I don’t know what I would do without my Dad.

Please  just think to the future and not what has happened in the past, remember you can’t change that.

I love you Xxx

I hope you don’t mind me posting that message although modified ever so slightly as you know.

I love you to and thank you for caring and passing me a hand via words that I see with my eyes and feel in my heart.

I will do exactly as you suggest, today more than any other due to the tension it would make the biggest difference and liven up every bodies day, you really are a wonderful person and I am truly grateful and blessed to be apart of your life.

Thank you again for telling me just what I needed to hear, in such a sweet way.

It’s still early enough to finish the day off nicely.

As I finish this sentence the Sun has just yawned out loudly and appears in the garden gently erasing the rain clouds.


Although I am in a huge amount of pain and lethargy reminds me so, we have had a reasonable day today, it didn’t start to good with my mouth ranting despicable torment for a short while after the coffee incident. Since then we have started to get close again, closer than we have been for some days. I’m pleased for Shells message, a simple use of words to let me know she is hanging on to our relationship, I to will not let it go, I love you far too much to let it hang out to dry.

I guess this is apart of the process of healing from such pain.


I listen to Red Sky at Night from the album On An Island by David Gilmour and write how I feel.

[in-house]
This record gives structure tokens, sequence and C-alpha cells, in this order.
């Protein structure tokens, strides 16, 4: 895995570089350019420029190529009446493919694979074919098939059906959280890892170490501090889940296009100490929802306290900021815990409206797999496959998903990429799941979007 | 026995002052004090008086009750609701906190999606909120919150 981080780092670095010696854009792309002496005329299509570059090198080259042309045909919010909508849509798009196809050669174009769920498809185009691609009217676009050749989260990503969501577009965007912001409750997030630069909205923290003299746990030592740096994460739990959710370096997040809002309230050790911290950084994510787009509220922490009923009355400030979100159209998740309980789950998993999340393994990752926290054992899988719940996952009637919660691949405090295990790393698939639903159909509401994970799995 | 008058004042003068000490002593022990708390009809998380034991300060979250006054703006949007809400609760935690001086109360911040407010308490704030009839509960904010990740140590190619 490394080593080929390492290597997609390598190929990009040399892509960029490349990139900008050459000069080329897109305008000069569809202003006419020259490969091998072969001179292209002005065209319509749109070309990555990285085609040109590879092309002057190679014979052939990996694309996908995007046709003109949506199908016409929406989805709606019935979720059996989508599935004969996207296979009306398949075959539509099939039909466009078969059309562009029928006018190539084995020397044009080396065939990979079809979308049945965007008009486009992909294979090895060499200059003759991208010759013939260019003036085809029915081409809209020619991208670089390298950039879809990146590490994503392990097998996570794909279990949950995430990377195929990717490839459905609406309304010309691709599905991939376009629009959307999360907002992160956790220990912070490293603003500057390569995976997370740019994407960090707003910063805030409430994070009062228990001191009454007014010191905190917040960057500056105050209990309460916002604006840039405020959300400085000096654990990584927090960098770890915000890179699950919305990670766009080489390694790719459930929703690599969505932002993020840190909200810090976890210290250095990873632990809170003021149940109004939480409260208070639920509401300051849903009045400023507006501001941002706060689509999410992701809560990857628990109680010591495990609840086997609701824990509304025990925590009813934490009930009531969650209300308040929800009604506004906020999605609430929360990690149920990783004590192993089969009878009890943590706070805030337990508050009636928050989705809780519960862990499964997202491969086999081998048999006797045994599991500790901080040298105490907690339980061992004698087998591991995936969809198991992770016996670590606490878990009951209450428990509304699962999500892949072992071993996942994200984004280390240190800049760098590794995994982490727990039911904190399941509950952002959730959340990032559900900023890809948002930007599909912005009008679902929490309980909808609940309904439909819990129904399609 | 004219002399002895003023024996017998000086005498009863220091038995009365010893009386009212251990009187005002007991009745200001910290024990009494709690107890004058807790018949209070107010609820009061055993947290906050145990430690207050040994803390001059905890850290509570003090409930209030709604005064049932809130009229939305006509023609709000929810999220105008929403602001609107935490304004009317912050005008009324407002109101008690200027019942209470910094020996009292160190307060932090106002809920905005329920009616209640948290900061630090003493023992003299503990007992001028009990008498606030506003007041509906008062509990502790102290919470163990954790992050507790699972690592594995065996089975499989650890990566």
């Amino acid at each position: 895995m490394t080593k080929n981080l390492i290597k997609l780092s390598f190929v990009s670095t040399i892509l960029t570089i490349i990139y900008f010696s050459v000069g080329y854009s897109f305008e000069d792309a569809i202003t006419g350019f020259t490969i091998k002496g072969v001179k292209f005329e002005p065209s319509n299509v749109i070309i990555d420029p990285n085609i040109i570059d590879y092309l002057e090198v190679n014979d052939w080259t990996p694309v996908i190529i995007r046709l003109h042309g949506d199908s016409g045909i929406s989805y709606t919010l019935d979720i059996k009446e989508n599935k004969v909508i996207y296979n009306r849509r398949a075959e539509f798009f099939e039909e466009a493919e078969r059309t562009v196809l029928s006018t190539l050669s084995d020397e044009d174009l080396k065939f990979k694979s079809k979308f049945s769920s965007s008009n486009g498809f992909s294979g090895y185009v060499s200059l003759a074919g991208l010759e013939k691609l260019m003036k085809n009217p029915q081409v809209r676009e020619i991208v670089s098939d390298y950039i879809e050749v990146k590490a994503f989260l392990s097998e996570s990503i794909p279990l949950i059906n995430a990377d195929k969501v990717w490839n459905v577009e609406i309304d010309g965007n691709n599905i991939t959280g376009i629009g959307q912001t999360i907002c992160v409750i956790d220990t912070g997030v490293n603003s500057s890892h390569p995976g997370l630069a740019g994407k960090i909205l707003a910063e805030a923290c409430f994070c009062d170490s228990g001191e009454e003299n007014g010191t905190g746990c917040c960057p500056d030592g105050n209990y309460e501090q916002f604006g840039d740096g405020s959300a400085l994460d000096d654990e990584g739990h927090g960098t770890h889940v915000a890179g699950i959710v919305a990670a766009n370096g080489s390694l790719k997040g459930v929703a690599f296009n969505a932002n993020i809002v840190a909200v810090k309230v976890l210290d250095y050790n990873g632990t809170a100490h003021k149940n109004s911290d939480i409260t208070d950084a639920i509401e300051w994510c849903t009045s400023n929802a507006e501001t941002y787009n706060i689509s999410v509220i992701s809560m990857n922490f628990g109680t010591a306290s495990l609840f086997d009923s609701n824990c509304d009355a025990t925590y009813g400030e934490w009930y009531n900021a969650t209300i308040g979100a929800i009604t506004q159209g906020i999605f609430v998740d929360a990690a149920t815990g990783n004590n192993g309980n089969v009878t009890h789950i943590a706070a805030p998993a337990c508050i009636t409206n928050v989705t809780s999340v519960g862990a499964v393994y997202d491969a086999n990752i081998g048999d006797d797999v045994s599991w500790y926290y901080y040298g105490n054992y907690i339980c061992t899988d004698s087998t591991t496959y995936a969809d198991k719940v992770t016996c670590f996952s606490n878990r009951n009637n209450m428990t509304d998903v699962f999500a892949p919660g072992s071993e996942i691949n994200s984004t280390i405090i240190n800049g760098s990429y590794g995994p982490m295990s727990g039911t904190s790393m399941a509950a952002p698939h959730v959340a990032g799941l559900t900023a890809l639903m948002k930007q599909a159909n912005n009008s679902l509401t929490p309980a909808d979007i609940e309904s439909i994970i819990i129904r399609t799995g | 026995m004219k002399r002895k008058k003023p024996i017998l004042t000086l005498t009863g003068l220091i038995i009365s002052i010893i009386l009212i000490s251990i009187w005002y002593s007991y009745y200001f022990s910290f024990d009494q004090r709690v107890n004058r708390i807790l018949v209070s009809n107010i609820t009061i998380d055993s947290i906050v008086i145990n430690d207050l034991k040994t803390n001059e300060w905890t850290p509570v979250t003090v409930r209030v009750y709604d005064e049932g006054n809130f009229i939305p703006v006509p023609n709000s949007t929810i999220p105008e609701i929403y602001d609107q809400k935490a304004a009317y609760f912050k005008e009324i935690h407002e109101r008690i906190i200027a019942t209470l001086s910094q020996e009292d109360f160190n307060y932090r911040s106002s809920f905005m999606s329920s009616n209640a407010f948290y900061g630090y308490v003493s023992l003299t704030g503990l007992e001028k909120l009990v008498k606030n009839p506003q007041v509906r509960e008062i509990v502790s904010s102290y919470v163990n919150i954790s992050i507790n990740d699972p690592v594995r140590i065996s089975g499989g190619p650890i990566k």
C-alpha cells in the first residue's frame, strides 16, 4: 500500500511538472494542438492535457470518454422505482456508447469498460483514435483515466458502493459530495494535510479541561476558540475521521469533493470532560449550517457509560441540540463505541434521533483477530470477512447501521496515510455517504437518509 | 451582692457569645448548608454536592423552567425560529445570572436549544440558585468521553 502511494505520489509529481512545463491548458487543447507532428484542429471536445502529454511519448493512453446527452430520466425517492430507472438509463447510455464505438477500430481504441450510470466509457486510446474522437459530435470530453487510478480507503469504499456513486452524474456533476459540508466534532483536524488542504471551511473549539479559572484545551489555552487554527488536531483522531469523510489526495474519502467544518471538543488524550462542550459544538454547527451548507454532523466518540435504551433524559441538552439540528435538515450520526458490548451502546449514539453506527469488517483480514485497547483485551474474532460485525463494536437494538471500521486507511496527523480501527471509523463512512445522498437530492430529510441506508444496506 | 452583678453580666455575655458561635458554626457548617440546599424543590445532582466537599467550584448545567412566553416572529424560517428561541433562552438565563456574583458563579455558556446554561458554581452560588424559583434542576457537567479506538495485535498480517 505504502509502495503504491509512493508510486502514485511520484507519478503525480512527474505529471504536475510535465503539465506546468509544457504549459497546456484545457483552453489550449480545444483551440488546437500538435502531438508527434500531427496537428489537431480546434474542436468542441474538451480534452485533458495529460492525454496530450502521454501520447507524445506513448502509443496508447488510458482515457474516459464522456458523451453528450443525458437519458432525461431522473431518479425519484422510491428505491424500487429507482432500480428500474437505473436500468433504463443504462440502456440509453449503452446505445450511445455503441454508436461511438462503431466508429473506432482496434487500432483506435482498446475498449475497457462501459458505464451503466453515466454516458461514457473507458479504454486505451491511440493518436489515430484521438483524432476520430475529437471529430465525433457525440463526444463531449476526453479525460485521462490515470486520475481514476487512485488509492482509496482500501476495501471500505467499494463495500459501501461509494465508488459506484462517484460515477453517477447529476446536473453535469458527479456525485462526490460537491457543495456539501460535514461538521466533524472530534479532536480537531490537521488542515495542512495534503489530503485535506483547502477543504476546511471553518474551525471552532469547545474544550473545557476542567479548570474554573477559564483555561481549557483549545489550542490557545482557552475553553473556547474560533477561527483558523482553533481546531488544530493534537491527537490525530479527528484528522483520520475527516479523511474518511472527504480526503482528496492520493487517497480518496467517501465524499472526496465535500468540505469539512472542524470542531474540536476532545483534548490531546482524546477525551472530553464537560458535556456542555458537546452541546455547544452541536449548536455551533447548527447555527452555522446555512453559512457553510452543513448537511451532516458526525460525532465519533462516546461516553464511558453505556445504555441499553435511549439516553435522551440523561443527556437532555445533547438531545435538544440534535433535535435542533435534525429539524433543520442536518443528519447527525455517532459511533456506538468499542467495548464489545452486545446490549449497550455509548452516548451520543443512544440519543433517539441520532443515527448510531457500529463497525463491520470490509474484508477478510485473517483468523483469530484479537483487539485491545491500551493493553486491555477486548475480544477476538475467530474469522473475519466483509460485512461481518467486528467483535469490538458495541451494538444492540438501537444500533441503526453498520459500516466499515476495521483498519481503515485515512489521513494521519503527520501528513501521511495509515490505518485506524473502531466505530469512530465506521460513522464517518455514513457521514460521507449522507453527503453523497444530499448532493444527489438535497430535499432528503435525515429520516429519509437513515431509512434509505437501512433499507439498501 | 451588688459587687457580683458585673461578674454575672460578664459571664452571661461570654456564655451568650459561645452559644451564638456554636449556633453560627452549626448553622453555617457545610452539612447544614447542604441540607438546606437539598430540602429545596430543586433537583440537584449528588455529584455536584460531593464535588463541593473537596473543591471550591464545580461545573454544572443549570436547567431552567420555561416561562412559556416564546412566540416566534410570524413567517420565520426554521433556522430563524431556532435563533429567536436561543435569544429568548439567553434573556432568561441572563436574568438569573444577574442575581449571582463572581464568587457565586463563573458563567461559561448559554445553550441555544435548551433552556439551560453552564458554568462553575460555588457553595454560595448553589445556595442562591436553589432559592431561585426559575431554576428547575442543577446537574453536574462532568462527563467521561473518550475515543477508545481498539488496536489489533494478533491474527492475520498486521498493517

Why is it every time I go out of my way to be divinely nice, treat Shell with the utmost respect that she deserves, make her happy by going out of my way to really love her, I screw it all up with my mouth?


I love you sweetheart, saying that now after what I just said to you makes the words feel dry.

I wish my mouth would just STFU and stay with the loving kindness, I truly feel in my heart and mind.

Why do I seem to have this primal urge to just rant at you randomly in a fit of rage and venom?

Please understand that what I say is a result of the bad images in my mind I do not mean any of it especially about the baby not being mine, what a horrible person I am, how dare I make you feel like that, especially when pregnant.

I want to rip my head off and hammer it to my arse as just as things got better I let rip at Shell making her whimper in tears.

I’m sorry for acting childish and immature, and saying all that rubbish to you and the fact the kids heard my outrage saddens me deeply.

Bad person I feel, Bad person I am, mistakes I have not learned from, but I am just a man.

I love you Shell with every part of my soul, life with you is my destiny, if only I would realise it.

I burned the rope you tossed me before I even had a chance to catch it this evening, please I’m begging you, throw me another one, I promise not to ever let it go.

It was me that caused the resentment and hate tonight not you, you have tried so hard and I thank you with all of my being.

Please forgive me, my love, as now I really need to learn to forgive myself for ventures past and failed memories.

Dr. Steven Yen on Fibromyalgia Trigger Points (Interview)

Dr. Steven Yen on Fibromyalgia Trigger Points (Interview)